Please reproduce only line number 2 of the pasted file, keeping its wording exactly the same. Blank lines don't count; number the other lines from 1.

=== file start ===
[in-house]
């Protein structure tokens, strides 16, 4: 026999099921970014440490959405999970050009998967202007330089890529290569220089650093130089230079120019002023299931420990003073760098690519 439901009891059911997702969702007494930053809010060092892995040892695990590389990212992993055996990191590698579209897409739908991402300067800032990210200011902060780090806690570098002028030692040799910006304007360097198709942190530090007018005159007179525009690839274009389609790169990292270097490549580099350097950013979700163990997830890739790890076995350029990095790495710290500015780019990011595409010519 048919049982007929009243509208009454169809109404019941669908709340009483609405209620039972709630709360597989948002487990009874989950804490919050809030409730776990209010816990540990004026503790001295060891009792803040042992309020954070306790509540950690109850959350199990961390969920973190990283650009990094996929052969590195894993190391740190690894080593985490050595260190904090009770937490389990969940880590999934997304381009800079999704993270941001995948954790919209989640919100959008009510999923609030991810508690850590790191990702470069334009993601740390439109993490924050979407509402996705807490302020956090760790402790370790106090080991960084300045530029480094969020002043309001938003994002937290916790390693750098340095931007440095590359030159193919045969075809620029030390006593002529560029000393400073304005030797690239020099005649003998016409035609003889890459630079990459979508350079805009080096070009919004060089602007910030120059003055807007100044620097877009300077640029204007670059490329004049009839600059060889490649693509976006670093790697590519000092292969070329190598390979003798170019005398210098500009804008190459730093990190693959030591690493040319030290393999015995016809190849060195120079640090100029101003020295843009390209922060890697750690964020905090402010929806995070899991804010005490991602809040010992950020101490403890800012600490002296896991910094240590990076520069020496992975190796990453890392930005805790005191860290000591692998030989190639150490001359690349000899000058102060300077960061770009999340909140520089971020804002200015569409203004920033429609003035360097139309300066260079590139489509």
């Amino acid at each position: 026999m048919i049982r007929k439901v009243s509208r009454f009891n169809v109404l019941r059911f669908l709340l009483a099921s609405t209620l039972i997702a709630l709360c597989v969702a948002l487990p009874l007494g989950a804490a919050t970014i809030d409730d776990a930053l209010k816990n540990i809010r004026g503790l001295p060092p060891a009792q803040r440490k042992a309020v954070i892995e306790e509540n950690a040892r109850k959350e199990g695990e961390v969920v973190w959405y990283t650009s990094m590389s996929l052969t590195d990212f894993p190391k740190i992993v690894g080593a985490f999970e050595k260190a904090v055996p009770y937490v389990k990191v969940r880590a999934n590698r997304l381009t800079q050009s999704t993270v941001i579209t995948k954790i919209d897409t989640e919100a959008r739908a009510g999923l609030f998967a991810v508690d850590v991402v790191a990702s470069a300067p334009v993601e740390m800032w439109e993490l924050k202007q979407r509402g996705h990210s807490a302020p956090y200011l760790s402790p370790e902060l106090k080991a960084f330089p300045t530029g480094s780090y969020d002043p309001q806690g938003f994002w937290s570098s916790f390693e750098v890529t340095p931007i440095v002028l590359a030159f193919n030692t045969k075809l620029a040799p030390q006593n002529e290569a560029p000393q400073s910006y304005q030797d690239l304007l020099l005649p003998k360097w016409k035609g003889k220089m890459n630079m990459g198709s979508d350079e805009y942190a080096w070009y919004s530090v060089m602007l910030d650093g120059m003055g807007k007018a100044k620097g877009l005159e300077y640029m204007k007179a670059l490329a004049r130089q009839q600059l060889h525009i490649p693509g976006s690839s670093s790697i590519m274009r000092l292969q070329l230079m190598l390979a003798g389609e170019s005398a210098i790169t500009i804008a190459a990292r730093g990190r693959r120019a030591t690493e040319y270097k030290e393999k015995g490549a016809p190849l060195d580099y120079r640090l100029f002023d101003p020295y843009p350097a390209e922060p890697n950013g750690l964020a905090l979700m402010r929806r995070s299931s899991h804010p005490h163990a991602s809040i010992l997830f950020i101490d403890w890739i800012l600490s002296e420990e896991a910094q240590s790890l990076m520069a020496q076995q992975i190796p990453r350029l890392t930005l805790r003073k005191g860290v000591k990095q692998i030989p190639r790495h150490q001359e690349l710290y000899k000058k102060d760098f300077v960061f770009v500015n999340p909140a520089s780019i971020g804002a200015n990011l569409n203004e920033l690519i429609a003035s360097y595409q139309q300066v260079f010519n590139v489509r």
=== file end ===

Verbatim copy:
């Protein structure tokens, strides 16, 4: 026999099921970014440490959405999970050009998967202007330089890529290569220089650093130089230079120019002023299931420990003073760098690519 439901009891059911997702969702007494930053809010060092892995040892695990590389990212992993055996990191590698579209897409739908991402300067800032990210200011902060780090806690570098002028030692040799910006304007360097198709942190530090007018005159007179525009690839274009389609790169990292270097490549580099350097950013979700163990997830890739790890076995350029990095790495710290500015780019990011595409010519 048919049982007929009243509208009454169809109404019941669908709340009483609405209620039972709630709360597989948002487990009874989950804490919050809030409730776990209010816990540990004026503790001295060891009792803040042992309020954070306790509540950690109850959350199990961390969920973190990283650009990094996929052969590195894993190391740190690894080593985490050595260190904090009770937490389990969940880590999934997304381009800079999704993270941001995948954790919209989640919100959008009510999923609030991810508690850590790191990702470069334009993601740390439109993490924050979407509402996705807490302020956090760790402790370790106090080991960084300045530029480094969020002043309001938003994002937290916790390693750098340095931007440095590359030159193919045969075809620029030390006593002529560029000393400073304005030797690239020099005649003998016409035609003889890459630079990459979508350079805009080096070009919004060089602007910030120059003055807007100044620097877009300077640029204007670059490329004049009839600059060889490649693509976006670093790697590519000092292969070329190598390979003798170019005398210098500009804008190459730093990190693959030591690493040319030290393999015995016809190849060195120079640090100029101003020295843009390209922060890697750690964020905090402010929806995070899991804010005490991602809040010992950020101490403890800012600490002296896991910094240590990076520069020496992975190796990453890392930005805790005191860290000591692998030989190639150490001359690349000899000058102060300077960061770009999340909140520089971020804002200015569409203004920033429609003035360097139309300066260079590139489509």